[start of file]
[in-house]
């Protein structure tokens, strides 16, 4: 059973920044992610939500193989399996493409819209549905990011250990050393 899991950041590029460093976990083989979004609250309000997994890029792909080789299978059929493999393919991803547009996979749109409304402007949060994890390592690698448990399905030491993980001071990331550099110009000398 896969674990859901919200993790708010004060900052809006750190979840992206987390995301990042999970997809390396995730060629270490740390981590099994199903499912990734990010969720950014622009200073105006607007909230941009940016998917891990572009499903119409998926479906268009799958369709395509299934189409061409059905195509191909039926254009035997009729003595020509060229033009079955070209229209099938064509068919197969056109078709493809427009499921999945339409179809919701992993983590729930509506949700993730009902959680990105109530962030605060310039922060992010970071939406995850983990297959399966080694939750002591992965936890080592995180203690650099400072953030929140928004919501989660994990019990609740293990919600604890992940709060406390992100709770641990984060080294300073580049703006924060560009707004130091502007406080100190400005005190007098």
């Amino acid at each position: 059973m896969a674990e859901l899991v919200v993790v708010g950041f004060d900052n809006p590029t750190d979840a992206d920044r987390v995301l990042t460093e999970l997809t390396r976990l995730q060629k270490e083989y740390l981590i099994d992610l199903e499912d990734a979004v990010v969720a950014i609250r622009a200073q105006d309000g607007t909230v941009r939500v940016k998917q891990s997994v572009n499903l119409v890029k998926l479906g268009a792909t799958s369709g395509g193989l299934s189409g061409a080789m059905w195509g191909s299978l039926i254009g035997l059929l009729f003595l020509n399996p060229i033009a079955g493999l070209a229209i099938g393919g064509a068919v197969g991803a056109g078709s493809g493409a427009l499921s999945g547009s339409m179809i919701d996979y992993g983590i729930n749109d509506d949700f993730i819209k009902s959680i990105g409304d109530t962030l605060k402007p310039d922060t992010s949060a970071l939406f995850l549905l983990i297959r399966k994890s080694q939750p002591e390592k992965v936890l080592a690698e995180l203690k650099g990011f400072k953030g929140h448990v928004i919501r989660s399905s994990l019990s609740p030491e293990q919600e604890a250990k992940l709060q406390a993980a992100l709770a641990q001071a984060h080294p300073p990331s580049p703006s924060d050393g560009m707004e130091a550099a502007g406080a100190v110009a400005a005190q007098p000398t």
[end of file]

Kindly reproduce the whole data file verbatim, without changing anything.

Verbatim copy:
[in-house]
């Protein structure tokens, strides 16, 4: 059973920044992610939500193989399996493409819209549905990011250990050393 899991950041590029460093976990083989979004609250309000997994890029792909080789299978059929493999393919991803547009996979749109409304402007949060994890390592690698448990399905030491993980001071990331550099110009000398 896969674990859901919200993790708010004060900052809006750190979840992206987390995301990042999970997809390396995730060629270490740390981590099994199903499912990734990010969720950014622009200073105006607007909230941009940016998917891990572009499903119409998926479906268009799958369709395509299934189409061409059905195509191909039926254009035997009729003595020509060229033009079955070209229209099938064509068919197969056109078709493809427009499921999945339409179809919701992993983590729930509506949700993730009902959680990105109530962030605060310039922060992010970071939406995850983990297959399966080694939750002591992965936890080592995180203690650099400072953030929140928004919501989660994990019990609740293990919600604890992940709060406390992100709770641990984060080294300073580049703006924060560009707004130091502007406080100190400005005190007098």
């Amino acid at each position: 059973m896969a674990e859901l899991v919200v993790v708010g950041f004060d900052n809006p590029t750190d979840a992206d920044r987390v995301l990042t460093e999970l997809t390396r976990l995730q060629k270490e083989y740390l981590i099994d992610l199903e499912d990734a979004v990010v969720a950014i609250r622009a200073q105006d309000g607007t909230v941009r939500v940016k998917q891990s997994v572009n499903l119409v890029k998926l479906g268009a792909t799958s369709g395509g193989l299934s189409g061409a080789m059905w195509g191909s299978l039926i254009g035997l059929l009729f003595l020509n399996p060229i033009a079955g493999l070209a229209i099938g393919g064509a068919v197969g991803a056109g078709s493809g493409a427009l499921s999945g547009s339409m179809i919701d996979y992993g983590i729930n749109d509506d949700f993730i819209k009902s959680i990105g409304d109530t962030l605060k402007p310039d922060t992010s949060a970071l939406f995850l549905l983990i297959r399966k994890s080694q939750p002591e390592k992965v936890l080592a690698e995180l203690k650099g990011f400072k953030g929140h448990v928004i919501r989660s399905s994990l019990s609740p030491e293990q919600e604890a250990k992940l709060q406390a993980a992100l709770a641990q001071a984060h080294p300073p990331s580049p703006s924060d050393g560009m707004e130091a550099a502007g406080a100190v110009a400005a005190q007098p000398t």